The A to Z Challenge – O for Overtoun “Dog Suicide” Bridge #atozchallenge

It’s time for the A to Z Challenge! Hello and welcome to my main blog. My name is Rose Anderson and I’m a novelist. Join me and nearly 2000 bloggers and authors as we blog the alphabet throughout the month of April. It’s not as easy as you might think. There’s a reason Q and Z are worth 10 points in Scrabble!

For me, this year’s alphabet will be about history and historical science– things that tickle my fancy or capture my imagination. I hope you will find them interesting too.

Keep the topic rolling! If you’ve enjoyed the today’s offering and have comments or questions, add them at the end of the post in the comment section. And…if you enjoy romances with unique twists, a good deal of steam, facts, and characters full of personality and depth, scroll down for a free chapter sampler. I love to make the impossible sound plausible. Suffice to say, I have an unusual mind.


OToday’s Calliope’s Writing Tablet post is brought to you by the letter O ~ Overtoun Bridge

Our experience in the world has always come with its share of unexplainable things. Some mysteries are simply a matter of understanding — you can’t know microbes cause disease if you don’t possess the mechanism to see them. Use a microscope and it all makes sense. Some mysteries are timeless and as yet undecipherable — how did early civilizations cut and move blocks of stone so massive not even modern machinery can do it. We may never know. One incidence of the bizarre, the perplexing, or the extraordinary might not be cause for further examination. Sometimes weird things just happen. Recurring curious events bear a second look.

Pictures have been removed. My apologies.

The Thin Place

There is an indefinable, mysterious power that pervades everything. I feel it, though I do not see it. It is this unseen power that makes itself felt and yet defies all proof, because it is so unlike all that I perceive through my senses. It transcends the senses.
~Mahatma Ghandi 1931

From a spiritual perspective, a thin place is where the veil between worlds is thin. To some this means other realms of existence, to others it means the Many Worlds TheoryHistory has recorded many mysterious disappearances and some were undoubtedly acts of foul play. Other incidences have no explanation and some even have people and pets disappearing right before witnesses’ eyes. Thin place? Hmm…

There are places in the world where strange things happen. Take the mountainside of Mount Parnassus, the location of the famed Oracle of Delphi. Before the ancient Oracle took a seat there to divine, a goatherd tending his flock on the slope noticed his goats bleated strangely when grazing near a certain fissure. Drawing nearer, he was seized by divine presence. Unknown at the time but fully understood now, the mechanics of this prophetic spiritual presence involved plate tectonics and the methane and ethane, two toxic hydrocarbon gasses, being released into the air there. Perfectly explainable, no?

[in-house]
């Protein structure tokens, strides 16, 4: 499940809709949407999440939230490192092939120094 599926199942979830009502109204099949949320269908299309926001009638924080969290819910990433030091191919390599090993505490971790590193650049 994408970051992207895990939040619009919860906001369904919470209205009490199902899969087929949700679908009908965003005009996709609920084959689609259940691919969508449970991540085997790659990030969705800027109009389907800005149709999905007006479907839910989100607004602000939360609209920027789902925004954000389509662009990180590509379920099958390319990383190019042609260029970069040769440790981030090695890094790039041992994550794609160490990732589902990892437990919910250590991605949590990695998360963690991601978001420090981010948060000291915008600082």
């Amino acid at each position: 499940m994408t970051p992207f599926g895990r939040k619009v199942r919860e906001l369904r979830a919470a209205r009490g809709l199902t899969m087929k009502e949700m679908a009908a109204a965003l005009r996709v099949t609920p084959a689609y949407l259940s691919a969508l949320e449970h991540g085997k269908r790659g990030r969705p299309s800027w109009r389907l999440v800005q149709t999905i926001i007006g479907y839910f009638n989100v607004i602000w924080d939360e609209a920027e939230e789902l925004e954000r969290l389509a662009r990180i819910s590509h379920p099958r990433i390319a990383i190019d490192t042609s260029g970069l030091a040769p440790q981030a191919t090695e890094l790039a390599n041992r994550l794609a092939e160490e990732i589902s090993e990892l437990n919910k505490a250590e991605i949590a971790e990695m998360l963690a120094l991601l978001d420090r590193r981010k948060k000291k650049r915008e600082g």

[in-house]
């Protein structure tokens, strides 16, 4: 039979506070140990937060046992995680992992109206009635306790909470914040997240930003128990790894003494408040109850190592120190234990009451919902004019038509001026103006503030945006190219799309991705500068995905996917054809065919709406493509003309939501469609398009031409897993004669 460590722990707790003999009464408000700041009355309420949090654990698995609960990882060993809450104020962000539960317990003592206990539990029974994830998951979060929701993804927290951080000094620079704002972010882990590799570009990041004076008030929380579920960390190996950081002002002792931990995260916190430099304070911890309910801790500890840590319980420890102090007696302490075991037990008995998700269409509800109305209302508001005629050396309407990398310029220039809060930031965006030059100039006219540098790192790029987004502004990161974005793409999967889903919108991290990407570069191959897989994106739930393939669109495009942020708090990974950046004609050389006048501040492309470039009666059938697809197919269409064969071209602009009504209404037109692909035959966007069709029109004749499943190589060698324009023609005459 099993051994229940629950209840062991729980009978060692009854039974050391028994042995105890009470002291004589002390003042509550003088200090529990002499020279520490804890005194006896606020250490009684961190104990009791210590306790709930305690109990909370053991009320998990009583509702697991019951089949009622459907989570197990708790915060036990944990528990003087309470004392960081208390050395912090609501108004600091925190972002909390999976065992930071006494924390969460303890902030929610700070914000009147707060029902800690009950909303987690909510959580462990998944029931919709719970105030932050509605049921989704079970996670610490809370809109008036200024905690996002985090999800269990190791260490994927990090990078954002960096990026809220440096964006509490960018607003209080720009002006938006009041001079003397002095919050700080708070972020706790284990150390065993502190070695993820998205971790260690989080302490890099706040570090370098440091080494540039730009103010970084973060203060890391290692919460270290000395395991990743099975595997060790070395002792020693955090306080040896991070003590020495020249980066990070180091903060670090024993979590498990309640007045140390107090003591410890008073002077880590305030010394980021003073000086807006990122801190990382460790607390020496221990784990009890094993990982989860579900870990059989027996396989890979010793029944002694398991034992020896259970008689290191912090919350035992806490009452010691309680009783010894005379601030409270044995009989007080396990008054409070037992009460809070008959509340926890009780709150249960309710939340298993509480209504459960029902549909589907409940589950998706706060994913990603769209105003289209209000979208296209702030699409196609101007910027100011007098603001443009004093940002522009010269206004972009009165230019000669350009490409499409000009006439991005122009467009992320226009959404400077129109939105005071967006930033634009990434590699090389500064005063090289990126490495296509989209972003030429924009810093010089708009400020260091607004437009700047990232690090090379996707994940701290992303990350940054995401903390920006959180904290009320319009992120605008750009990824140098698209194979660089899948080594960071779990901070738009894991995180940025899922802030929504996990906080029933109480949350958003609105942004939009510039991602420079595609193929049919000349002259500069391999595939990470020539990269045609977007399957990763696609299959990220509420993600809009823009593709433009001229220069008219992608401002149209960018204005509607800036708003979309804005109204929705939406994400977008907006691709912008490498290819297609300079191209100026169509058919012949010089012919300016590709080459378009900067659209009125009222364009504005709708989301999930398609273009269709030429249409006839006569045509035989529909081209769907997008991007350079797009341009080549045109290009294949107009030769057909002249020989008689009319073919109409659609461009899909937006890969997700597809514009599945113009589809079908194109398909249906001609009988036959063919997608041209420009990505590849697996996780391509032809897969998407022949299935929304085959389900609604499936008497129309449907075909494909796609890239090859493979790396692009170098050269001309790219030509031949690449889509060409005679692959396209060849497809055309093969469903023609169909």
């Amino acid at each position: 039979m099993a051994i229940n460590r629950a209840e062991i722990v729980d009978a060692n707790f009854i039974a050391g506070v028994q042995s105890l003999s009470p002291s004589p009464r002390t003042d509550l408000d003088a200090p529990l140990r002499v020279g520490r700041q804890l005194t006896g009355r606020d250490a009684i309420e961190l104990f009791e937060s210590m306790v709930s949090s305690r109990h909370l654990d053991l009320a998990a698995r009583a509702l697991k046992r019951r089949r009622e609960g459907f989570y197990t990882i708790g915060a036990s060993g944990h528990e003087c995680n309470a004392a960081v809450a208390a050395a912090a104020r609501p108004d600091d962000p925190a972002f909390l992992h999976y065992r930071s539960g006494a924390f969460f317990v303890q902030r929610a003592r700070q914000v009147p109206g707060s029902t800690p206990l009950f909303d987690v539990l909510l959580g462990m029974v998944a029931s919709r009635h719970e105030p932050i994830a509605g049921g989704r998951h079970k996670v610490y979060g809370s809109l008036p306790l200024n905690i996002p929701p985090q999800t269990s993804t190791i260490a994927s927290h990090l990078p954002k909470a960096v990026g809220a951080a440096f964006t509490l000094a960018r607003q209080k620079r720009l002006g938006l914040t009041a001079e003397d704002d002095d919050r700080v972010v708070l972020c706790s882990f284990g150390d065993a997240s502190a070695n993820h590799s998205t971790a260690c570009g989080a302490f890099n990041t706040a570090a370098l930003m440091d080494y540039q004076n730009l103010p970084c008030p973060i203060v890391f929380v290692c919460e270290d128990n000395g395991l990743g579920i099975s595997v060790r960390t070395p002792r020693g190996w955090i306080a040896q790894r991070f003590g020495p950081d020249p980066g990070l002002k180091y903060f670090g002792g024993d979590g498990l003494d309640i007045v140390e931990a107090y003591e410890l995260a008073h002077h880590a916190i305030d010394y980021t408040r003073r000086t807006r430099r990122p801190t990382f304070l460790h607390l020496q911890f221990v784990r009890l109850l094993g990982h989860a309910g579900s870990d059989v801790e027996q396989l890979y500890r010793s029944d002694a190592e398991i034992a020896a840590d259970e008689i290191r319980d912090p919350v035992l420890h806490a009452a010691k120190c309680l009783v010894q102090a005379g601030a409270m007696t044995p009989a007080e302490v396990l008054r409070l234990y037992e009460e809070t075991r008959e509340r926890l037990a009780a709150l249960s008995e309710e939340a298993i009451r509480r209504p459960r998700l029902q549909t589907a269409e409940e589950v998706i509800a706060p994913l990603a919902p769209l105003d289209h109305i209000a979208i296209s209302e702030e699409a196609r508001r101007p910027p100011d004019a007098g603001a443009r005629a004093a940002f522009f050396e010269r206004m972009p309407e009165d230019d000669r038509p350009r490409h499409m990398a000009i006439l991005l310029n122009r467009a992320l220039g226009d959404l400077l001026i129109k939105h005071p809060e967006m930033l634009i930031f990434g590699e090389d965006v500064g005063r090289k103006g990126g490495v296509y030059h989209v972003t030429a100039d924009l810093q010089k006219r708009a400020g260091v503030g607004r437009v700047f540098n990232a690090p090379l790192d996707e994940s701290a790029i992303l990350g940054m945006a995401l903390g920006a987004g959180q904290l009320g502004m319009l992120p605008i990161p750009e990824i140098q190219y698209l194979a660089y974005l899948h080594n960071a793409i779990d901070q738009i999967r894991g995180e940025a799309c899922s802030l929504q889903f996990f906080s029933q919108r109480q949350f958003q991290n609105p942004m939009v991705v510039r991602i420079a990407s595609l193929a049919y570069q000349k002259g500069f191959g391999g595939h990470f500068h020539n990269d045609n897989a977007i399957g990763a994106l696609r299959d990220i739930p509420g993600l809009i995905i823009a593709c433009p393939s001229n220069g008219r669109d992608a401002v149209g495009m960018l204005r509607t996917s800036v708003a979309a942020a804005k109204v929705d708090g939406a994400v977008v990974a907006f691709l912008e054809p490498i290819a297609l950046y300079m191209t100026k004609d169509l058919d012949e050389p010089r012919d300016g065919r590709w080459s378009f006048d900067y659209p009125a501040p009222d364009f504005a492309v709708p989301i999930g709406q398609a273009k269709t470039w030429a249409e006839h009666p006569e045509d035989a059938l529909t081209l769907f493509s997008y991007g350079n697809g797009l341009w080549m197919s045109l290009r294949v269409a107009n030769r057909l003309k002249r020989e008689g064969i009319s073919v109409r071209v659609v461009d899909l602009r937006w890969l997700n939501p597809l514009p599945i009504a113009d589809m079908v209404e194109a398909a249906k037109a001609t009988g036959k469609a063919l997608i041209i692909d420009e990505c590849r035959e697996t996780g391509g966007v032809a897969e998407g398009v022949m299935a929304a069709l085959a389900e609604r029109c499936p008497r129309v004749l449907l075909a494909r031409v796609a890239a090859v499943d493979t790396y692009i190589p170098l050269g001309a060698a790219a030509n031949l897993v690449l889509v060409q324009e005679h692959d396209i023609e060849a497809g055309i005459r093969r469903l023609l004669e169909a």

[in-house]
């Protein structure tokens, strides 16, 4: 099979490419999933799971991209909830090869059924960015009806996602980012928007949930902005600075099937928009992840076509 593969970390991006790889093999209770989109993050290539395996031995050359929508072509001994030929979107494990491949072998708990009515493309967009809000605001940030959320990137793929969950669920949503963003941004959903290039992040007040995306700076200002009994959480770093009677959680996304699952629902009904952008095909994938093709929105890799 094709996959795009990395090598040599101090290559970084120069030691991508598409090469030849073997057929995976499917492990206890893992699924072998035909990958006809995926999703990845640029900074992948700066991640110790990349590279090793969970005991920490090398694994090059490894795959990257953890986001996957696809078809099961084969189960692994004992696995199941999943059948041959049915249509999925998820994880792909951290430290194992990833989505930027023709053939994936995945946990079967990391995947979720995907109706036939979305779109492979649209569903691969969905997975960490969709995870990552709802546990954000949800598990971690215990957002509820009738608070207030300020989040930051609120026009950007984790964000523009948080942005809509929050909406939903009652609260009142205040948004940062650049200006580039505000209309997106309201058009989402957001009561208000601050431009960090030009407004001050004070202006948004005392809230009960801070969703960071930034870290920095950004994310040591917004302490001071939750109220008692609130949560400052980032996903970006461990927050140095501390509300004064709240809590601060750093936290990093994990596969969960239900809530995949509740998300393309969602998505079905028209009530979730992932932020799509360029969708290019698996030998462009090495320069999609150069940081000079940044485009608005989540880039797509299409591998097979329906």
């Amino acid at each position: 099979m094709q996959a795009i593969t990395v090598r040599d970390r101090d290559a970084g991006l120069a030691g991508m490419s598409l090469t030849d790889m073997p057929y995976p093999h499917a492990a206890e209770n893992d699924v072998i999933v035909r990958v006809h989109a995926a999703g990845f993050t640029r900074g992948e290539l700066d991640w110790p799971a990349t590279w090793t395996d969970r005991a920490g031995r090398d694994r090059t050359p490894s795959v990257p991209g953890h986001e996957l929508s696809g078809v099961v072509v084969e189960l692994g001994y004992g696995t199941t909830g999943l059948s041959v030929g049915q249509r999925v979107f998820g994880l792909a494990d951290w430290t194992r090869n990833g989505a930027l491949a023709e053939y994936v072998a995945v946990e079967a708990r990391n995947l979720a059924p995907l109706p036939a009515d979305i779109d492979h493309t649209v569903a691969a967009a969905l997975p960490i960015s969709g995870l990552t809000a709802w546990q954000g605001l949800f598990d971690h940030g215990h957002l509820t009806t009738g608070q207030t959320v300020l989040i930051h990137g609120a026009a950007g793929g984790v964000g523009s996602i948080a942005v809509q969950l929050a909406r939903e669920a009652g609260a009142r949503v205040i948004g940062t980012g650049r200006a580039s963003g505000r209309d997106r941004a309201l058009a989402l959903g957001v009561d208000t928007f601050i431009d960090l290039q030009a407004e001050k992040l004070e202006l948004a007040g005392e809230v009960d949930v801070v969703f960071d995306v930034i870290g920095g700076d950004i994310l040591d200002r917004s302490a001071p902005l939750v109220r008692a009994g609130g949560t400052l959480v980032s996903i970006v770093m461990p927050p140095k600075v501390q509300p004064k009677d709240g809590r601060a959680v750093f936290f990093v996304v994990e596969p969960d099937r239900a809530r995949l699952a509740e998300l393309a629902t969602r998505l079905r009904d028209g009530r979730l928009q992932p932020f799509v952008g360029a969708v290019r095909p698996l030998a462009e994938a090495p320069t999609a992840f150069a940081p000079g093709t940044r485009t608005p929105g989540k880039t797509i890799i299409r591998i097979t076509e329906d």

There are other places in the world where we don’t have a clear picture to explain the oddness occurring there. Sometimes we find answers, sometimes we don’t.

The Overtoun Bridge

In West Dunbartonshire, Scotland there sits a mansion built with architectural features patterned after Medieval castles. Gothic style was popular in the 1860s. The original owner was a retired lawyer and businessman who wanted a country retreat. Alas, he died before its completion. His son would later see a bridge built over a narrow gorge that split the property. This is the Overtoun Bridge — a bridge that attracts suicidal dogs.

As odd as it sounds, dogs have leaped from the bridge at the rate of about one per year since 1960. There’s a 50 foot drop into the waterfall below and most dogs died in their fall. Of the the survivors, some have actually jumped the bridge a second time. Needless to say dog owners watched on horrified. As with many unexplained occurrences, rumor arose of paranormal activity on the bridge..some force that compels dogs to leap to their deaths. Some believe the dogs sense the thin place and head there. And some believe the bridge is haunted.